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Men's Health Line - Herpes Genitalis

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Herpes Genitalis  
Introduction and Causes Symptoms and Effects
Prevention Treatment and Self-help

Introduction and Causes
Symptoms and Effects
Treatment and Self-help

What is genital herpes?

Genital herpes is a sexually transmitted disease that causes painful sores on and around the genitals. It is spread by direct contact with open sores, usually during sex.

What causes it?

The virus called Herpes simplex II causes it.


According to the Department of Health statistics, in 2019, there were 496 cases of herpes genitals in men, which was 2.1 times the number in women.

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What are the common symptoms?

Both men and women may have one or more symptoms, including:

  • Tingling or itching in the genital or anal area
  • Cluster of tiny fluid-filled blisters. These blisters burst and leave painful sores that last from two to three weeks.
  • A flu-like illness like headache, backache, swollen glands or fever
  • Painful urination if it passes over any of the open sores

What are the complications?

Women who are currently shedding the virus can pass the infection to their baby during childbirth causing encephalitis or even death.

Recurrent episodes occur in most but not all people and can happen years after the first episode.

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How can I prevent it?

Practise safer sex behaviour can reduce the risk of infection:

  • Have sex with only one partner who is not infected and who is having sex only with you.
  • Use condom properly. However, condoms cannot provide complete protection if the sores are on areas not covered by a condom.

How do I find out if I have genital herpes?

You need to be examined by a doctor. Tests may include a swab taken from any visible sores and a sample of urine.


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What is the treatment?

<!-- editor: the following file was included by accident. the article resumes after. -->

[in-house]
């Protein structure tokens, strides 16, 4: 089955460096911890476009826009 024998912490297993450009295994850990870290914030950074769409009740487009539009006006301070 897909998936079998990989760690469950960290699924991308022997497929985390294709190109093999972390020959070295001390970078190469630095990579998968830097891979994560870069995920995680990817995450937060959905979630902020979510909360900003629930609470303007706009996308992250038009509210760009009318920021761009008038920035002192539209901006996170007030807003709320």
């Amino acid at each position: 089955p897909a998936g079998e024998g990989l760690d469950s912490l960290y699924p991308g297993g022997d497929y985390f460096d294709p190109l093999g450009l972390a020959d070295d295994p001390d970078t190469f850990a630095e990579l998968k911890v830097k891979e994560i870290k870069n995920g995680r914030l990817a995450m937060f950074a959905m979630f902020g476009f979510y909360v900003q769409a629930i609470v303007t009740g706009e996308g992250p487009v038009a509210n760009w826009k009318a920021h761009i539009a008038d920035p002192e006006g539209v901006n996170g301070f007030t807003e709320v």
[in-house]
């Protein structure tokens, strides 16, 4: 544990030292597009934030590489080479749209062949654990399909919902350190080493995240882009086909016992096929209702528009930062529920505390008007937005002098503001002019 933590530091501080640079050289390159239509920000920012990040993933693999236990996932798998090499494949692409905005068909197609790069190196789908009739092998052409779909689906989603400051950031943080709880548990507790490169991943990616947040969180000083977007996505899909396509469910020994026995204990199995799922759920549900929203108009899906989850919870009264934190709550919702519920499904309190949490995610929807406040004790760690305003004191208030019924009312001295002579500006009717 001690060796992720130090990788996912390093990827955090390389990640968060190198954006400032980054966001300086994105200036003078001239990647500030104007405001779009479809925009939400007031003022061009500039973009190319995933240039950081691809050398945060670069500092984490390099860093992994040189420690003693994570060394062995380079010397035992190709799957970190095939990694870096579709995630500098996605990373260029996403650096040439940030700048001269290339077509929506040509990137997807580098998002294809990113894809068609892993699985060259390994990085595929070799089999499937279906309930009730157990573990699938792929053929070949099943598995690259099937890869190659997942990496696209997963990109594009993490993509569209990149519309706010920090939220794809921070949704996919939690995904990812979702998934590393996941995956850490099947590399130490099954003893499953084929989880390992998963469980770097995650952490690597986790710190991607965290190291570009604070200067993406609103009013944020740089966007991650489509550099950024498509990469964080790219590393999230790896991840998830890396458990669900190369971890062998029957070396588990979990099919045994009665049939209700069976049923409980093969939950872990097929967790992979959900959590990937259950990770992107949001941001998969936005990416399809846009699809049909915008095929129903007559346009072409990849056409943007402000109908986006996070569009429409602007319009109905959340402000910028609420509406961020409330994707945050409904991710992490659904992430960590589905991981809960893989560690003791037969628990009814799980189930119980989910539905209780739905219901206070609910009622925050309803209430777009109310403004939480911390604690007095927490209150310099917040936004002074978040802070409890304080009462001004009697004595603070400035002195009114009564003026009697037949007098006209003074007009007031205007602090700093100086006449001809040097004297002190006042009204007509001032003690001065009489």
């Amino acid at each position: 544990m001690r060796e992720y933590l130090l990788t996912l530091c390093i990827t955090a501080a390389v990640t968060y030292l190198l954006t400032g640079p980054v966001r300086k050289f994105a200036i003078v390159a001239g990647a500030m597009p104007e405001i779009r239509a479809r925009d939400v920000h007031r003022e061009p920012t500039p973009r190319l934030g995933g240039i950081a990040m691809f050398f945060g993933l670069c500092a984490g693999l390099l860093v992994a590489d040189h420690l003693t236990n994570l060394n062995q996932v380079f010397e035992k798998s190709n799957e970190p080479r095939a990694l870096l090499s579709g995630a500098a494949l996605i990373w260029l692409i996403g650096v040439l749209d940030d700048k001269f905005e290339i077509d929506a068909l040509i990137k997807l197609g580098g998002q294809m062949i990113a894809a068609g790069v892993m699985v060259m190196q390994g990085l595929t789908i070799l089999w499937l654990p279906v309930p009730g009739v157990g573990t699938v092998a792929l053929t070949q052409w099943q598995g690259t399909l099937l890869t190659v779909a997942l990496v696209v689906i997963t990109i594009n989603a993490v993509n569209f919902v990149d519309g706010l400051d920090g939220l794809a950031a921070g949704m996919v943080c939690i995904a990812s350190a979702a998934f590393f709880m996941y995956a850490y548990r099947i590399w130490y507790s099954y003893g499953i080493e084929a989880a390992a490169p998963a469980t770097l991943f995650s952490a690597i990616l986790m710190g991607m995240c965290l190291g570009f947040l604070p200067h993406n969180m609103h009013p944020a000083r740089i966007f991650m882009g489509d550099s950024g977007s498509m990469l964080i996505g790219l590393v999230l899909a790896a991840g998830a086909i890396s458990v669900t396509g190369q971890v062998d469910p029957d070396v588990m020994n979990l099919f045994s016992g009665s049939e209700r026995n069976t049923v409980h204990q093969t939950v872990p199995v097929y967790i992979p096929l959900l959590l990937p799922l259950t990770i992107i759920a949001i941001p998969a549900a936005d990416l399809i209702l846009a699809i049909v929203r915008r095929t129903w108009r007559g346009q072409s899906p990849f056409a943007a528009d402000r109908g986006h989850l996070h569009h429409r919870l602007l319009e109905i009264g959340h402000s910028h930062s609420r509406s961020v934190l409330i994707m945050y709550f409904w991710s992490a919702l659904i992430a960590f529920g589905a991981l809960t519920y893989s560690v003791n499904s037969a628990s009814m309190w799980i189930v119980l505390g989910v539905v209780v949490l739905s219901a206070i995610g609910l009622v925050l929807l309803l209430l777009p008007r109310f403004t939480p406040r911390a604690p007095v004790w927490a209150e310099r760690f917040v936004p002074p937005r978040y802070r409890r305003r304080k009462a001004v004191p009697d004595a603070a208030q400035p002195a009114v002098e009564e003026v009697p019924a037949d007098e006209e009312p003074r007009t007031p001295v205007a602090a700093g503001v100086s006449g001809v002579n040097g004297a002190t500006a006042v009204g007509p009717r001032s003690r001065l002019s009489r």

There is no cure for herpes. But there are medications that can decrease discomfort of the symptoms. Long-term treatment may reduce the chance of recurrence.

How can I help myself?

During the herpes episode, there are several things you can do to help you feel better:

  • Take painkiller if you have any pain.
  • Keep the areas clean and dry. Do not use ointments or creams. Gently bathing the sore areas in warm salty water (half a teaspoon of salt to half a pint of water) once or twice a day can help the sores dry out.
  • Wear loose-fitting clothing and cotton underwear. Try urinating in a bath of water if passing urine is painful. Drinking plenty of water to dilute the urine also helps.
  • Eating well, exercising and lots of rest help fighting off recurrence.

As the virus can be passed on from blisters and sores to your partner by direct contact, it is advisable to avoid sexual contact during the episode of herpes, including kissing when you have sores around the mouth. Condoms can reduce the risk of transmission of herpes, but parts of the body not covered may not be protected (e.g. the scrotum).

Be careful not to spread the virus to other parts of your body. Always wash your hands with soap before and after caring for the sores.

If you have any suspicions, you should seek medical advice.

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Related Articles
  Safer Sex

Department of Health (Social Hygiene Service)
Hotline : 2150 7370

Hotlines (recorded message or counseling)
Hong Kong Family Planning Association Service Hotline :
Phone:2572 2222

Red Ribbon Centre Phone: 3143 7200
(Dr. SEX Hotline : 2337 2121)

How to Use Condom Properly